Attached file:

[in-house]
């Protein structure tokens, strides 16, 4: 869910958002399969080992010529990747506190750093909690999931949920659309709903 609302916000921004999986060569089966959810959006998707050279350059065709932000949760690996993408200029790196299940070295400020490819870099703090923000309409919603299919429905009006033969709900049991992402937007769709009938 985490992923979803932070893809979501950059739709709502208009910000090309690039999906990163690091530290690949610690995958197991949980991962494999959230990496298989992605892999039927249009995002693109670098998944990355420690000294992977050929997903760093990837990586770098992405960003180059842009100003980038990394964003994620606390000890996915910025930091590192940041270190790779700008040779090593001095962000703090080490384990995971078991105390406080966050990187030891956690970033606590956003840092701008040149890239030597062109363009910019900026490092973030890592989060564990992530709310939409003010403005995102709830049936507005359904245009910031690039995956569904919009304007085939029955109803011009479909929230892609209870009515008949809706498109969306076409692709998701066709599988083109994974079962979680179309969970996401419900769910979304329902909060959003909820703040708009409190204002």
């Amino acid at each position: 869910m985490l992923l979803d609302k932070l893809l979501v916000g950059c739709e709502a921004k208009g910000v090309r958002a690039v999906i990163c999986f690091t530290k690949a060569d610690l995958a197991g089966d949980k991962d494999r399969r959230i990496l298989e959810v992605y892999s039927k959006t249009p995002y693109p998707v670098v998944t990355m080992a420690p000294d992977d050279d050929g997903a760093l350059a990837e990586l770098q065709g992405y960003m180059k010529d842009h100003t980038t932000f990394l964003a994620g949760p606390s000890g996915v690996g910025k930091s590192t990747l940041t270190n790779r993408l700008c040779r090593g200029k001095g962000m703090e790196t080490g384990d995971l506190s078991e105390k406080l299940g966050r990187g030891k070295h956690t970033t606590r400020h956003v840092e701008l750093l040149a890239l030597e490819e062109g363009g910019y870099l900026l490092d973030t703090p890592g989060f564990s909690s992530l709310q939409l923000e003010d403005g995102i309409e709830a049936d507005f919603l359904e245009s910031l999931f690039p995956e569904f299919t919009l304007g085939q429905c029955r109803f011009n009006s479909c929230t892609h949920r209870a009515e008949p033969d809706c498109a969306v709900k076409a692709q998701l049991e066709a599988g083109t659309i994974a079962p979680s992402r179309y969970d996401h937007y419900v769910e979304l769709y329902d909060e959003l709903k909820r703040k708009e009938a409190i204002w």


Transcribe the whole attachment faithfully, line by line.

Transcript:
[in-house]
């Protein structure tokens, strides 16, 4: 869910958002399969080992010529990747506190750093909690999931949920659309709903 609302916000921004999986060569089966959810959006998707050279350059065709932000949760690996993408200029790196299940070295400020490819870099703090923000309409919603299919429905009006033969709900049991992402937007769709009938 985490992923979803932070893809979501950059739709709502208009910000090309690039999906990163690091530290690949610690995958197991949980991962494999959230990496298989992605892999039927249009995002693109670098998944990355420690000294992977050929997903760093990837990586770098992405960003180059842009100003980038990394964003994620606390000890996915910025930091590192940041270190790779700008040779090593001095962000703090080490384990995971078991105390406080966050990187030891956690970033606590956003840092701008040149890239030597062109363009910019900026490092973030890592989060564990992530709310939409003010403005995102709830049936507005359904245009910031690039995956569904919009304007085939029955109803011009479909929230892609209870009515008949809706498109969306076409692709998701066709599988083109994974079962979680179309969970996401419900769910979304329902909060959003909820703040708009409190204002």
């Amino acid at each position: 869910m985490l992923l979803d609302k932070l893809l979501v916000g950059c739709e709502a921004k208009g910000v090309r958002a690039v999906i990163c999986f690091t530290k690949a060569d610690l995958a197991g089966d949980k991962d494999r399969r959230i990496l298989e959810v992605y892999s039927k959006t249009p995002y693109p998707v670098v998944t990355m080992a420690p000294d992977d050279d050929g997903a760093l350059a990837e990586l770098q065709g992405y960003m180059k010529d842009h100003t980038t932000f990394l964003a994620g949760p606390s000890g996915v690996g910025k930091s590192t990747l940041t270190n790779r993408l700008c040779r090593g200029k001095g962000m703090e790196t080490g384990d995971l506190s078991e105390k406080l299940g966050r990187g030891k070295h956690t970033t606590r400020h956003v840092e701008l750093l040149a890239l030597e490819e062109g363009g910019y870099l900026l490092d973030t703090p890592g989060f564990s909690s992530l709310q939409l923000e003010d403005g995102i309409e709830a049936d507005f919603l359904e245009s910031l999931f690039p995956e569904f299919t919009l304007g085939q429905c029955r109803f011009n009006s479909c929230t892609h949920r209870a009515e008949p033969d809706c498109a969306v709900k076409a692709q998701l049991e066709a599988g083109t659309i994974a079962p979680s992402r179309y969970d996401h937007y419900v769910e979304l769709y329902d909060e959003l709903k909820r703040k708009e009938a409190i204002w």